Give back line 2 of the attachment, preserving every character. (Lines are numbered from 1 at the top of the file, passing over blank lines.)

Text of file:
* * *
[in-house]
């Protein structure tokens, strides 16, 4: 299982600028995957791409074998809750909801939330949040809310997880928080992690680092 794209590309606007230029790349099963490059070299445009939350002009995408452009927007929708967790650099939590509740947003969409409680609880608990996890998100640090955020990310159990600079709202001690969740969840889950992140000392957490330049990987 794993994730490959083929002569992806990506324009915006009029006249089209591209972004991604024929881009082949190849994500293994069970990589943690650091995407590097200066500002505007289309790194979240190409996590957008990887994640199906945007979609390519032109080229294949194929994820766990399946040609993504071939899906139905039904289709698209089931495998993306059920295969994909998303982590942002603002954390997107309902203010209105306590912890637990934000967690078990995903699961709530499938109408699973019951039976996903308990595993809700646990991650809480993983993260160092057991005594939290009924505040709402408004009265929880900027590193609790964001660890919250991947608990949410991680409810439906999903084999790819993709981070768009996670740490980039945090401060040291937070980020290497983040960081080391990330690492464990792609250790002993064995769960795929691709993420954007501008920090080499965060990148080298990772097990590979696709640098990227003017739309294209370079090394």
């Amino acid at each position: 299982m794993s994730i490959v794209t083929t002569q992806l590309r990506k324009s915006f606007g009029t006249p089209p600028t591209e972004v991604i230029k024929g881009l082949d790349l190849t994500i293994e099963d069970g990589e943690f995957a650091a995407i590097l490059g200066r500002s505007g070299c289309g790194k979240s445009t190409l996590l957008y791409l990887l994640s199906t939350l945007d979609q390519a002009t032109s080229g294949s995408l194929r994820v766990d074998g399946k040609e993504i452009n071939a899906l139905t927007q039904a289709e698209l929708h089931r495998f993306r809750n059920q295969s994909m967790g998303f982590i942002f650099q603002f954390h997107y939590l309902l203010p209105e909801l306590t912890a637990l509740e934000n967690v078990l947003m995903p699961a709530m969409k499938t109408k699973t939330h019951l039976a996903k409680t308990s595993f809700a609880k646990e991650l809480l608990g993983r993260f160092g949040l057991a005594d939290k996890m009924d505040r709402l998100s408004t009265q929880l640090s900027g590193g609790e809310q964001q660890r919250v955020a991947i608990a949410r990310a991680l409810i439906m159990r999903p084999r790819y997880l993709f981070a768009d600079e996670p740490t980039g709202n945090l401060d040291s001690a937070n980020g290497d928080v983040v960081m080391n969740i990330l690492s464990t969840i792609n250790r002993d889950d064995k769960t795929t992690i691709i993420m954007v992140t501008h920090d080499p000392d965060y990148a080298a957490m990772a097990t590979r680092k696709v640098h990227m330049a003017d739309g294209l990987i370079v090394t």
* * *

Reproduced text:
């Protein structure tokens, strides 16, 4: 299982600028995957791409074998809750909801939330949040809310997880928080992690680092 794209590309606007230029790349099963490059070299445009939350002009995408452009927007929708967790650099939590509740947003969409409680609880608990996890998100640090955020990310159990600079709202001690969740969840889950992140000392957490330049990987 794993994730490959083929002569992806990506324009915006009029006249089209591209972004991604024929881009082949190849994500293994069970990589943690650091995407590097200066500002505007289309790194979240190409996590957008990887994640199906945007979609390519032109080229294949194929994820766990399946040609993504071939899906139905039904289709698209089931495998993306059920295969994909998303982590942002603002954390997107309902203010209105306590912890637990934000967690078990995903699961709530499938109408699973019951039976996903308990595993809700646990991650809480993983993260160092057991005594939290009924505040709402408004009265929880900027590193609790964001660890919250991947608990949410991680409810439906999903084999790819993709981070768009996670740490980039945090401060040291937070980020290497983040960081080391990330690492464990792609250790002993064995769960795929691709993420954007501008920090080499965060990148080298990772097990590979696709640098990227003017739309294209370079090394």